• Windows Update has been updated with a new layout that brings forward several functions including pause updates, intelligent active hours, and more.
  • Intelligent active hours will automatically adjust your set active hours depending on whether your usage hours change to avoid missing installing an update while not interrupting your workflow.
  • You can now manually sync the system clock with Microsoft for accurate timekeeping.
  • You can now adjust the size of the cursor.
  • You can now create new password-less Microsoft Accounts with just a phone number.
  • Windows 10 Enterprise can now use Automatic Restart and Sign-On.
  • The pin reset experience has been refined.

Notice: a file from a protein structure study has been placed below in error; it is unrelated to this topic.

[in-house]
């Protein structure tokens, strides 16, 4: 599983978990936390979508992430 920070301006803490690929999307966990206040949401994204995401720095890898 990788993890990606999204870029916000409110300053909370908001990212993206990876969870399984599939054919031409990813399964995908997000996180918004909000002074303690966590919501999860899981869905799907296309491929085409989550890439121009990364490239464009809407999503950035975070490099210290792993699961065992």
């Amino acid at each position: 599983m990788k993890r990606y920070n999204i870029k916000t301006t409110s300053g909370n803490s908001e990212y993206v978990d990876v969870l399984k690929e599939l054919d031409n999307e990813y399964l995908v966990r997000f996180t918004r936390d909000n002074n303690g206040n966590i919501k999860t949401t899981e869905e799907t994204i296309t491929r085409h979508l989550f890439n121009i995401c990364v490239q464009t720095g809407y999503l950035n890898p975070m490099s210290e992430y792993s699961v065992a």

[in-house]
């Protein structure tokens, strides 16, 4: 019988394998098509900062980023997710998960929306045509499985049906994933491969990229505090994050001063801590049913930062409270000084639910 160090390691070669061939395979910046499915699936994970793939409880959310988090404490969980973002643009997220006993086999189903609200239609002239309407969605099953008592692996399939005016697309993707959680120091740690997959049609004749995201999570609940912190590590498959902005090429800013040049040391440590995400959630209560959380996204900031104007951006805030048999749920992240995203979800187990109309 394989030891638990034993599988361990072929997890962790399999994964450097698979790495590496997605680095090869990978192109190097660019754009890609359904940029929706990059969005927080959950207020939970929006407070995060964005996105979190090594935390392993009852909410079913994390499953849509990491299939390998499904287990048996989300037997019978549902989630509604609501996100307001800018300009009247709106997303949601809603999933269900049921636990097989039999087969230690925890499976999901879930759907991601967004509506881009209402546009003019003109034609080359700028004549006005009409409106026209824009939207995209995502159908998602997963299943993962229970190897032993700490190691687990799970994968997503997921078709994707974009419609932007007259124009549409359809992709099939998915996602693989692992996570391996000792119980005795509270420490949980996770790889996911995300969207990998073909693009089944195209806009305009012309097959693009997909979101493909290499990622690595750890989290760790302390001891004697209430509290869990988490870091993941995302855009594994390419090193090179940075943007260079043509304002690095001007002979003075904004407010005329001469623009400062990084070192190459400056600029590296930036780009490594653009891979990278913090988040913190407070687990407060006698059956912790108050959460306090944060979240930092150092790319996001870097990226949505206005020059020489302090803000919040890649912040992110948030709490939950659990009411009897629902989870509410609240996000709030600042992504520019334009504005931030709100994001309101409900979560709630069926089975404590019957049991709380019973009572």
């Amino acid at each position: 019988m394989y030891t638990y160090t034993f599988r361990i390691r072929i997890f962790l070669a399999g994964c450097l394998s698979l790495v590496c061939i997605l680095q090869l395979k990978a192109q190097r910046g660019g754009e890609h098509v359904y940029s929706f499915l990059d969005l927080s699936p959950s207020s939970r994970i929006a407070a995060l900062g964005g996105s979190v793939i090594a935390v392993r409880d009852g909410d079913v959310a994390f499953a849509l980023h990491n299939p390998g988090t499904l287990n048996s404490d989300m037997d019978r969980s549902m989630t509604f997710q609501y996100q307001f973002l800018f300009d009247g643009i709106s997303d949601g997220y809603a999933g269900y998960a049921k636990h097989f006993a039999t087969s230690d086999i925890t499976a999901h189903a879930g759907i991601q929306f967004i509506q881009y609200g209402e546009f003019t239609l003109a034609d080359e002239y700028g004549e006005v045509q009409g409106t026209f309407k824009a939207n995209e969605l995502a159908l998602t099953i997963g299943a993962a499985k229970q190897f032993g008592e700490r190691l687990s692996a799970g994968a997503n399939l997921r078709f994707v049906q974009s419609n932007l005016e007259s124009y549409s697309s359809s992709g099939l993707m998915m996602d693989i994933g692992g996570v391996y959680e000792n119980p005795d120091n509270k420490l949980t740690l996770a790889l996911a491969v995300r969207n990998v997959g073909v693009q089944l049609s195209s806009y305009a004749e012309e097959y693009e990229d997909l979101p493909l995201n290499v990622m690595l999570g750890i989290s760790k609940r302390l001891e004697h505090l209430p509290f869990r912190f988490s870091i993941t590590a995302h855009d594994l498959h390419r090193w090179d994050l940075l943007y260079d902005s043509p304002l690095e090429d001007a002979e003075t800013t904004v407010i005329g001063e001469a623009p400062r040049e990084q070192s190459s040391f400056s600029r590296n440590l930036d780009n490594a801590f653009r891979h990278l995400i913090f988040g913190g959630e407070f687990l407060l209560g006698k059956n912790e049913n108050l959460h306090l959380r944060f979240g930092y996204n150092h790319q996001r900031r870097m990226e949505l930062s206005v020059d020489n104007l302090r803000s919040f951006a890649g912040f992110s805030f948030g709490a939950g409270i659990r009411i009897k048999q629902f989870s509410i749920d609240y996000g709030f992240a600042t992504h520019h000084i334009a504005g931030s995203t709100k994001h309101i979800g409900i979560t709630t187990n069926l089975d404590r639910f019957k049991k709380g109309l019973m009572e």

• Windows will now reserve up to 7GB of disk space for updates.
  • The "Reset this PC" option has been updated with a slightly different UI.
  • You can now drag new fonts directly into the Settings fonts page to install them.
  • The Windows Insider Program page has been updated with a new UI.
  • Insiders can now choose to automatically opt-out of the Insider Program when an in-development version of Windows is completed.

Apps

These are the apps-related enhancements we expect:

  • A new Office app is present and provides quick access to your recent documents and Office web apps.
  • The "Settings and more..." menu in Edge can now break out of the app window.

Miscellaneous changes

And some other random changes:

  • Microsoft is reworking how game downloads and installs work from the Microsoft Store. It should be much more stable and reliable now.
  • Fixed an issue resulting in the back button in Settings and other apps becoming white text on a white background if you hovered over it.
  • You can now read ADLaM documents and webpages with the Windows Ebrima font.